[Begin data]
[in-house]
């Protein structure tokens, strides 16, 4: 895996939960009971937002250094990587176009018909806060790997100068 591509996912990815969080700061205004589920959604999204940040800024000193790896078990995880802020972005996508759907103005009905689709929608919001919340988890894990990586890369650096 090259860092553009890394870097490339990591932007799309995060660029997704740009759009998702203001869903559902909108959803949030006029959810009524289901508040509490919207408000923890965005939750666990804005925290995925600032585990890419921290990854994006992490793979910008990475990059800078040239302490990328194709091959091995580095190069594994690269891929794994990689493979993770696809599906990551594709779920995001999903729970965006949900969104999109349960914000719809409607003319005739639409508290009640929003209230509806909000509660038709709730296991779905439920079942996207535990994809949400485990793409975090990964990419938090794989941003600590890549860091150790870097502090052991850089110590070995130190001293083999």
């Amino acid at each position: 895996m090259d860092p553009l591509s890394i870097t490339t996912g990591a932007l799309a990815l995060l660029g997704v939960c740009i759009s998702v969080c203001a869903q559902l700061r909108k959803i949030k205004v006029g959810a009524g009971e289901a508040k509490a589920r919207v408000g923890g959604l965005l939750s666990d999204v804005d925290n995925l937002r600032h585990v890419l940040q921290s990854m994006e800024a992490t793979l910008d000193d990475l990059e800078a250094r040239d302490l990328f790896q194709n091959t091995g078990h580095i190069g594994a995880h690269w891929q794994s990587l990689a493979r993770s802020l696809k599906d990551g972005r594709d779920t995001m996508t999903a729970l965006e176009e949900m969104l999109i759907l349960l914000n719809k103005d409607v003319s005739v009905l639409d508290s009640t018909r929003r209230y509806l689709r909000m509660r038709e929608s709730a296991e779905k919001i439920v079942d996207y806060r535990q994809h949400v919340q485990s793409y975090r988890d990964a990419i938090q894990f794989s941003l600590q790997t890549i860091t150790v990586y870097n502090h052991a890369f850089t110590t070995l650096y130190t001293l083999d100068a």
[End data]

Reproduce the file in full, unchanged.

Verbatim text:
[in-house]
């Protein structure tokens, strides 16, 4: 895996939960009971937002250094990587176009018909806060790997100068 591509996912990815969080700061205004589920959604999204940040800024000193790896078990995880802020972005996508759907103005009905689709929608919001919340988890894990990586890369650096 090259860092553009890394870097490339990591932007799309995060660029997704740009759009998702203001869903559902909108959803949030006029959810009524289901508040509490919207408000923890965005939750666990804005925290995925600032585990890419921290990854994006992490793979910008990475990059800078040239302490990328194709091959091995580095190069594994690269891929794994990689493979993770696809599906990551594709779920995001999903729970965006949900969104999109349960914000719809409607003319005739639409508290009640929003209230509806909000509660038709709730296991779905439920079942996207535990994809949400485990793409975090990964990419938090794989941003600590890549860091150790870097502090052991850089110590070995130190001293083999």
């Amino acid at each position: 895996m090259d860092p553009l591509s890394i870097t490339t996912g990591a932007l799309a990815l995060l660029g997704v939960c740009i759009s998702v969080c203001a869903q559902l700061r909108k959803i949030k205004v006029g959810a009524g009971e289901a508040k509490a589920r919207v408000g923890g959604l965005l939750s666990d999204v804005d925290n995925l937002r600032h585990v890419l940040q921290s990854m994006e800024a992490t793979l910008d000193d990475l990059e800078a250094r040239d302490l990328f790896q194709n091959t091995g078990h580095i190069g594994a995880h690269w891929q794994s990587l990689a493979r993770s802020l696809k599906d990551g972005r594709d779920t995001m996508t999903a729970l965006e176009e949900m969104l999109i759907l349960l914000n719809k103005d409607v003319s005739v009905l639409d508290s009640t018909r929003r209230y509806l689709r909000m509660r038709e929608s709730a296991e779905k919001i439920v079942d996207y806060r535990q994809h949400v919340q485990s793409y975090r988890d990964a990419i938090q894990f794989s941003l600590q790997t890549i860091t150790v990586y870097n502090h052991a890369f850089t110590t070995l650096y130190t001293l083999d100068a």